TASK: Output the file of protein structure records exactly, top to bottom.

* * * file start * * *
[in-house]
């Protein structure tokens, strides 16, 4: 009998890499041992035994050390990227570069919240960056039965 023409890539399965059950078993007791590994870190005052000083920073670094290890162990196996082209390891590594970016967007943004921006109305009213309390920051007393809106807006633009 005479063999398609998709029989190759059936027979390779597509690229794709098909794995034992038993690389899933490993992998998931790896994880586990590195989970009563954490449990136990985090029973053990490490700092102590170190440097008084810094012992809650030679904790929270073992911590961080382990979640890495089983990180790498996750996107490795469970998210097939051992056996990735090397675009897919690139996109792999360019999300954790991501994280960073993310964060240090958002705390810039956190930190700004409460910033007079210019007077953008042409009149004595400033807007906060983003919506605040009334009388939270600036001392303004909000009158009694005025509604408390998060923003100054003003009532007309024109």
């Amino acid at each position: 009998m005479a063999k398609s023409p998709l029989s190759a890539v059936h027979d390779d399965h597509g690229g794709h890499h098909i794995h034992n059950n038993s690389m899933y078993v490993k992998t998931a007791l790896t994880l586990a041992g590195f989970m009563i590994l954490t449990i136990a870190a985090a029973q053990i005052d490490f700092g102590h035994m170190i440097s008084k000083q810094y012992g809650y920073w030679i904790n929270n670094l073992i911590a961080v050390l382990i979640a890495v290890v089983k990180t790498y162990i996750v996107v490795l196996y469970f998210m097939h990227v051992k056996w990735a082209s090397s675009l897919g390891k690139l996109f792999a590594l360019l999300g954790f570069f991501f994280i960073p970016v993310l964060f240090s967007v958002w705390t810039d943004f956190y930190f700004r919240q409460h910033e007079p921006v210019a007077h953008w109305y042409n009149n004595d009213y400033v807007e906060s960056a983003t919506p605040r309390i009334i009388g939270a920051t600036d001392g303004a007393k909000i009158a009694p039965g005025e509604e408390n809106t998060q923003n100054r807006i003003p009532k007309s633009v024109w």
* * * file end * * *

[in-house]
């Protein structure tokens, strides 16, 4: 009998890499041992035994050390990227570069919240960056039965 023409890539399965059950078993007791590994870190005052000083920073670094290890162990196996082209390891590594970016967007943004921006109305009213309390920051007393809106807006633009 005479063999398609998709029989190759059936027979390779597509690229794709098909794995034992038993690389899933490993992998998931790896994880586990590195989970009563954490449990136990985090029973053990490490700092102590170190440097008084810094012992809650030679904790929270073992911590961080382990979640890495089983990180790498996750996107490795469970998210097939051992056996990735090397675009897919690139996109792999360019999300954790991501994280960073993310964060240090958002705390810039956190930190700004409460910033007079210019007077953008042409009149004595400033807007906060983003919506605040009334009388939270600036001392303004909000009158009694005025509604408390998060923003100054003003009532007309024109």
């Amino acid at each position: 009998m005479a063999k398609s023409p998709l029989s190759a890539v059936h027979d390779d399965h597509g690229g794709h890499h098909i794995h034992n059950n038993s690389m899933y078993v490993k992998t998931a007791l790896t994880l586990a041992g590195f989970m009563i590994l954490t449990i136990a870190a985090a029973q053990i005052d490490f700092g102590h035994m170190i440097s008084k000083q810094y012992g809650y920073w030679i904790n929270n670094l073992i911590a961080v050390l382990i979640a890495v290890v089983k990180t790498y162990i996750v996107v490795l196996y469970f998210m097939h990227v051992k056996w990735a082209s090397s675009l897919g390891k690139l996109f792999a590594l360019l999300g954790f570069f991501f994280i960073p970016v993310l964060f240090s967007v958002w705390t810039d943004f956190y930190f700004r919240q409460h910033e007079p921006v210019a007077h953008w109305y042409n009149n004595d009213y400033v807007e906060s960056a983003t919506p605040r309390i009334i009388g939270a920051t600036d001392g303004a007393k909000i009158a009694p039965g005025e509604e408390n809106t998060q923003n100054r807006i003003p009532k007309s633009v024109w």